Topics: IT Services; Data Analytics; Digital Transformation; NSW.
The New South Wales Government’s chief advocate for digitalisation, the Minister for Innovation and Better Regulation Victor Dominello, has “seven D’s” he believes should be in place in any organisation serious about digital transformation.
Speaking at the Fujitsu 2016 World Tour in Sydney last week, Dominello said that every time a paper form is used to collect data, it signifies a lack of commitment to digitalisation.
It is these minor decisions that seem easier in the short term that hold up digital transformation, and waste time and resources that could be better spent elsewhere. Dominello stresses that it is often these ingrained cultural sensibilities, like the reliance on paper, that prevent the public sector from ‘embracing the digital transformation wave’.
In his address, Dominello urged agencies to adopt the “seven D’s” – or risk being left behind.
1.Data is an intrinsic asset that is critical to citizen-centric decision making, and should be included on the balance sheet.
2.Digital data should become the standard rather than the exception. Digital datasets facilitate sophisticated back and front office systems and free public servants from the burden of paper-based administration.
3.Direct data refers to data in real-time – all government proposals should be generated using relevant real-time data. This is because outdated information holds little value.
4.Data must always be visually displayed so that it can be accessed by the people that need it.
5.Data must be dissected and presented in something other than a table. Raw data is no use to the majority of users, who need to see data presented in a meaningful way.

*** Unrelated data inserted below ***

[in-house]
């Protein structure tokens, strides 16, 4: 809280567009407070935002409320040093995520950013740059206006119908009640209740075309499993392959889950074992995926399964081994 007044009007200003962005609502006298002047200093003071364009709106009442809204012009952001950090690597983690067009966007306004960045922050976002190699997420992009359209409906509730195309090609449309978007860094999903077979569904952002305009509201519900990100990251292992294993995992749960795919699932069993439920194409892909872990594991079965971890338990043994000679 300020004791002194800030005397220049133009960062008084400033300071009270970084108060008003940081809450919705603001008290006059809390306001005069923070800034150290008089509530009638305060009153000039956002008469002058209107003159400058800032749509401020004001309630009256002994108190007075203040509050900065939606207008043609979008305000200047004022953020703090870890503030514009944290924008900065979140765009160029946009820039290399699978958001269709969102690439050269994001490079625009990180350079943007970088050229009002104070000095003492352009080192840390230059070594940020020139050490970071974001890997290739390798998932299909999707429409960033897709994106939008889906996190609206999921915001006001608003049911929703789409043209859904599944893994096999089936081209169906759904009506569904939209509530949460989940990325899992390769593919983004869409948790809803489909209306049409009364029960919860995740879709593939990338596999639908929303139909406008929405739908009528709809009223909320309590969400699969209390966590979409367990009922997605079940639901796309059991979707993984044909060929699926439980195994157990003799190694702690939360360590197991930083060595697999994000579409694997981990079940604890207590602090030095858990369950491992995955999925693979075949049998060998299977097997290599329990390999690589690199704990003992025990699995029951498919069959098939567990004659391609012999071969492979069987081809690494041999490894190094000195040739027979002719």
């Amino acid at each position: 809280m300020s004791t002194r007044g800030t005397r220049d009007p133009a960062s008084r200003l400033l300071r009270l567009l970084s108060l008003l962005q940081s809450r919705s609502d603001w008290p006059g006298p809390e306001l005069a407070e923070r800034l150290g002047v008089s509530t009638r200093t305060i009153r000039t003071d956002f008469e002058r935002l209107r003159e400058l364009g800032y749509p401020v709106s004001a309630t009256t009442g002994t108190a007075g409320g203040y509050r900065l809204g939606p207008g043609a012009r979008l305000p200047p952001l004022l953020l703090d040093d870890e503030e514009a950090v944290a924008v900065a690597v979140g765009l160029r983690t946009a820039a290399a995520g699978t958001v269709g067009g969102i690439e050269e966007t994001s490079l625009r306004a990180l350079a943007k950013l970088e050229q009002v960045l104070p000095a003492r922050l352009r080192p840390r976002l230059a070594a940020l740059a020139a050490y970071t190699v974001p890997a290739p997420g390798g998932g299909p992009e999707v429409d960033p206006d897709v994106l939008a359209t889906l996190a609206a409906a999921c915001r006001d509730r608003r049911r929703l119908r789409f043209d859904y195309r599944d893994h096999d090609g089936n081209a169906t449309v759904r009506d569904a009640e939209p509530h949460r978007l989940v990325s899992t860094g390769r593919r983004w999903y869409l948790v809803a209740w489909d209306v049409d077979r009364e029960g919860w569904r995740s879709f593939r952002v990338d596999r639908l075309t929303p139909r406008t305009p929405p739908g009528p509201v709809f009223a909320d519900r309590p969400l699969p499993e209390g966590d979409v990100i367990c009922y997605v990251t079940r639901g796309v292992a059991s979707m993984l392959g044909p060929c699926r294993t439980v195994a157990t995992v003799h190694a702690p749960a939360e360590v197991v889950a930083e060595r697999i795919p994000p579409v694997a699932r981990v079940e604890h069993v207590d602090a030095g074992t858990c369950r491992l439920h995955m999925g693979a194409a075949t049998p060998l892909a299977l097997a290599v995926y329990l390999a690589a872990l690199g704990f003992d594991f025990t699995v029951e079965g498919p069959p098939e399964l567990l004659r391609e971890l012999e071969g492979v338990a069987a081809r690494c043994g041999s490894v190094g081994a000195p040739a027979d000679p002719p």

6.Once governments embrace data, the DNA or culture of government will change and digital transformation will follow.
7.The public sector should look to the future applications of data in the three-dimensional world. Virtual reality, holography and augmented reality are the technologies of the future.
Allocated $17 million over four years in the 2016-17 Budget, the DAC was introduced to overcome the government’s agency-silo approach to analytics by improving access to information that is separately stored across more than 140 government agencies.
The centre’s capacity to aggregate and analyse data and generate insights from data compiled from state-owned corporations, departments, and local councils, is intended to improve government decision making regarding complex policy issues.
Dominello has managed to push through legislative changes compelling local councils and agencies to hand over datasets within 14 days to give the centre “greater teeth”.
The DAC has commenced 12 data analytics projects, including analysing the call out rate by NSW Fire and Rescue and the number of false alarms, understanding the needs of commuters in off-peak hour travel times, and identifying buildings which are at risk from non-compliant cladding.
The Victorian Government has also announced their intention to establish a data agency modelled in the 2016-20 IT Strategy. Due for completion in January 2017, the government will first review and reform the Freedom of Information Act 1982 (VIC) to remove any legislative obstacles preventing the agency’s development.
A similar capability will be introduced in Western Australia in mid-2019, following the development of a secure data exchange platform in mid-2018.